Bee-eaters (Merops superciliosus) are among the most colourful birds in Madagascar. Here and there it is called olive bee-eater. Including its tail this small bird measures up to 30 cm in length, and it is not even 50 g heavy. It is not easy to differentiate males and females by colour: Both wear a splendid green plumage with a beige-reddish throat and black eye bandage.
The bee-eater’s distribution covers wide parts of Africa. In Madagascar, subspecies Merops superciliosus superciliosus occurs. It also lives in Mozambique, Ethiopia, Kenya, Somalia and on the Comoros. The birds prefer coastal areas, at best with mangroves, or swampy landscape. But they may also be able to live close to rice fields – that is why bee-eaters get along well with increasing human settlement in Madagascar. Nevertheless they do not occur higher than 1500 m above sea level. In the past, scientists though that Madagascar bee-eaters migrate between summer and winter quarters like others of their family. Latest findings show that this is not the case: Madagascar’s bee-eaters stay on the island all year long.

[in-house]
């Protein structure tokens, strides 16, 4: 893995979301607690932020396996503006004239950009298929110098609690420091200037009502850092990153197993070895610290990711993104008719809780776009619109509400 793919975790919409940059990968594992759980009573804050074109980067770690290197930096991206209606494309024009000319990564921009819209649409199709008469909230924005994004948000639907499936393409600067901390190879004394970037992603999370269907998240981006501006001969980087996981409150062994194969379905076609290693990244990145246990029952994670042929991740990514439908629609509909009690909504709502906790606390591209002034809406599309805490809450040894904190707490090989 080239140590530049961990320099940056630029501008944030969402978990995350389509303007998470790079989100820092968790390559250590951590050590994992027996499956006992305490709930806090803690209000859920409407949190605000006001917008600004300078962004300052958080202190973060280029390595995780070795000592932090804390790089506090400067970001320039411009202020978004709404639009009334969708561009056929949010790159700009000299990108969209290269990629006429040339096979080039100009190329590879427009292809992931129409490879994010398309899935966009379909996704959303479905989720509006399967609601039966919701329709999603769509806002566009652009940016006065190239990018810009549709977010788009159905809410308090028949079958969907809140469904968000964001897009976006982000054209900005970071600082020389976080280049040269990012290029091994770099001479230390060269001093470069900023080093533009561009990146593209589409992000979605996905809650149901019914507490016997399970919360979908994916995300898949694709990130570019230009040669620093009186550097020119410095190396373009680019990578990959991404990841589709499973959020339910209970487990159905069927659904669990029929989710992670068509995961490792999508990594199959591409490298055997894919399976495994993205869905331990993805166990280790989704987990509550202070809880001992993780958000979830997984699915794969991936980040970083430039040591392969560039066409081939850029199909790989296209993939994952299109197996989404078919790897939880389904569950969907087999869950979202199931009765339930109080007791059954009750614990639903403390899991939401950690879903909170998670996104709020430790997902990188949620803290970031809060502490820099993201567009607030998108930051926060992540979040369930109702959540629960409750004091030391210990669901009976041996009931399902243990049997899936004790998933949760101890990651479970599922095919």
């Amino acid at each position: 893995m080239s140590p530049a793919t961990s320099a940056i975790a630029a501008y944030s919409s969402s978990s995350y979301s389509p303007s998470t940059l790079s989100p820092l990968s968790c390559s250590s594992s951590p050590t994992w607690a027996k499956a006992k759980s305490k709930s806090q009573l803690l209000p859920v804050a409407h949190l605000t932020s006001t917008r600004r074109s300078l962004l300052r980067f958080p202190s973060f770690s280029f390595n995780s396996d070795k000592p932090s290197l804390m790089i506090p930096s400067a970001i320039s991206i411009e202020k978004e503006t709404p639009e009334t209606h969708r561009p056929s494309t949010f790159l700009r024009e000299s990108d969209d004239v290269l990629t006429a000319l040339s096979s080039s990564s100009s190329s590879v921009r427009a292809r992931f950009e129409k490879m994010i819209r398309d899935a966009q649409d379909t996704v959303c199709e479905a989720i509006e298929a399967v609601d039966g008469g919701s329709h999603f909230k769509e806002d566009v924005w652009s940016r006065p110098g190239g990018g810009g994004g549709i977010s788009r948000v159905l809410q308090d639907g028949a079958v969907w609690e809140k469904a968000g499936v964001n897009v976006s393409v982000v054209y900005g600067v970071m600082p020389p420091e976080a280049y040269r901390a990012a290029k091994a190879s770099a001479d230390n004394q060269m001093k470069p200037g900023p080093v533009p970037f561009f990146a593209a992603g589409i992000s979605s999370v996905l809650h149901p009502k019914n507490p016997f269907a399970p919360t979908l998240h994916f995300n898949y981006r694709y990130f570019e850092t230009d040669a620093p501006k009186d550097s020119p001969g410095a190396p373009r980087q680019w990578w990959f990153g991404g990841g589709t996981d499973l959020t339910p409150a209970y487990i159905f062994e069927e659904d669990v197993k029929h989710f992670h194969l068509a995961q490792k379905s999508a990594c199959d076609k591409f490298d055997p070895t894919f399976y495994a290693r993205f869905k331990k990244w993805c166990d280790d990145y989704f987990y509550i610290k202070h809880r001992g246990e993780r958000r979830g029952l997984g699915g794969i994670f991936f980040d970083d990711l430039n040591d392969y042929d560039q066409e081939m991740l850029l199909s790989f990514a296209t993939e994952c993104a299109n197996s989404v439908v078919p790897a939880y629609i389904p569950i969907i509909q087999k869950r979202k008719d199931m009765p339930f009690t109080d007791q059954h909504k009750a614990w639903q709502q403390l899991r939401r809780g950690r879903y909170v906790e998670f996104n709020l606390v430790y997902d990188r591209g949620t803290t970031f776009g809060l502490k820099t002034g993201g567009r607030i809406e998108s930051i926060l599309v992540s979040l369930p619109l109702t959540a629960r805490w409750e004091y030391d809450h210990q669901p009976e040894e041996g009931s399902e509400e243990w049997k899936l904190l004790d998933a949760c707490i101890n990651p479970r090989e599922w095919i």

As their name suggests, these birds mainly feed on bees and wasps, but also grasshoppers, dragonflies, termites, cicadas and butterflies. In brief: Flying insects are their profession. First they look for a perch, mostly the highest branches of a tree. From there they catch sight of possible prey that they skillfully catch during flight. They can reach considerable speed when flying. Back to their perch, they kill the prey, whereby poisonous prey such as wasps is rubbed over the branch to make it harmless before eating.
Bee-eaters are monogamous: Each year they get together in pairs, but nest together with up to 30 other pairs in a breeding colony. Real big colonies can grow to one hundred pairs of bee-eaters. They built their nests in moans and clay banks with a tunnel-like entry. At the beginning of the rainy season, from September on, the female lays two or three eggs. Both parents brood diligently until the first young hatch after only 19 days. The last will become fully fledged in December, which is an enormously short period of time for bee-eaters that keep their young more as double as long in their nests in other parts of the world. But in Madagascar, everything is a little different. Then a new generation of bee-eaters starts to discover the big island – and maybe they will later raise their own offspring.